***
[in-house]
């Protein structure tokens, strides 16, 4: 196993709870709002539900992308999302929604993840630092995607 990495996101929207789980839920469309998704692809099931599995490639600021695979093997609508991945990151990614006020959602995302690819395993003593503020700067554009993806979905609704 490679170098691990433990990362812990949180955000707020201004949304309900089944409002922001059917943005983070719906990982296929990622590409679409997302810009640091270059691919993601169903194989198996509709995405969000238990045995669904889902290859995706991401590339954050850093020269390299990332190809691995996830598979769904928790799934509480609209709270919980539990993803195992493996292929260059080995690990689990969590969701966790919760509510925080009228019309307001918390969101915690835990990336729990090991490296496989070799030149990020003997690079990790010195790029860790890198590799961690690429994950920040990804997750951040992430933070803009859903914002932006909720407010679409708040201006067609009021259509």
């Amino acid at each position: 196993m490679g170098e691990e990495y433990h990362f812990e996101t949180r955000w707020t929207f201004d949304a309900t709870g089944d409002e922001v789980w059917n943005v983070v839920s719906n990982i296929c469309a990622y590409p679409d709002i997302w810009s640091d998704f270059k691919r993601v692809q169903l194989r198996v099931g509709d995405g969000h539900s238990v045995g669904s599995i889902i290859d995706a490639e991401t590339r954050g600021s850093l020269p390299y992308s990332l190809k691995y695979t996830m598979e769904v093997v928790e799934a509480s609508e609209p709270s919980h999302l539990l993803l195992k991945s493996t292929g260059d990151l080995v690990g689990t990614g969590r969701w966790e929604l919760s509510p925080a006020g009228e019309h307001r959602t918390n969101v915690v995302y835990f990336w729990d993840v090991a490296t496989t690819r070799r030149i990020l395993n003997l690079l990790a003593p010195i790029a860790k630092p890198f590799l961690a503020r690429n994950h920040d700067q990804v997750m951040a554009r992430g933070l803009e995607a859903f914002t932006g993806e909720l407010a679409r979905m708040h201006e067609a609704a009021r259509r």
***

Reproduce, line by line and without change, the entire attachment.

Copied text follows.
[in-house]
């Protein structure tokens, strides 16, 4: 196993709870709002539900992308999302929604993840630092995607 990495996101929207789980839920469309998704692809099931599995490639600021695979093997609508991945990151990614006020959602995302690819395993003593503020700067554009993806979905609704 490679170098691990433990990362812990949180955000707020201004949304309900089944409002922001059917943005983070719906990982296929990622590409679409997302810009640091270059691919993601169903194989198996509709995405969000238990045995669904889902290859995706991401590339954050850093020269390299990332190809691995996830598979769904928790799934509480609209709270919980539990993803195992493996292929260059080995690990689990969590969701966790919760509510925080009228019309307001918390969101915690835990990336729990090991490296496989070799030149990020003997690079990790010195790029860790890198590799961690690429994950920040990804997750951040992430933070803009859903914002932006909720407010679409708040201006067609009021259509």
């Amino acid at each position: 196993m490679g170098e691990e990495y433990h990362f812990e996101t949180r955000w707020t929207f201004d949304a309900t709870g089944d409002e922001v789980w059917n943005v983070v839920s719906n990982i296929c469309a990622y590409p679409d709002i997302w810009s640091d998704f270059k691919r993601v692809q169903l194989r198996v099931g509709d995405g969000h539900s238990v045995g669904s599995i889902i290859d995706a490639e991401t590339r954050g600021s850093l020269p390299y992308s990332l190809k691995y695979t996830m598979e769904v093997v928790e799934a509480s609508e609209p709270s919980h999302l539990l993803l195992k991945s493996t292929g260059d990151l080995v690990g689990t990614g969590r969701w966790e929604l919760s509510p925080a006020g009228e019309h307001r959602t918390n969101v915690v995302y835990f990336w729990d993840v090991a490296t496989t690819r070799r030149i990020l395993n003997l690079l990790a003593p010195i790029a860790k630092p890198f590799l961690a503020r690429n994950h920040d700067q990804v997750m951040a554009r992430g933070l803009e995607a859903f914002t932006g993806e909720l407010a679409r979905m708040h201006e067609a609704a009021r259509r």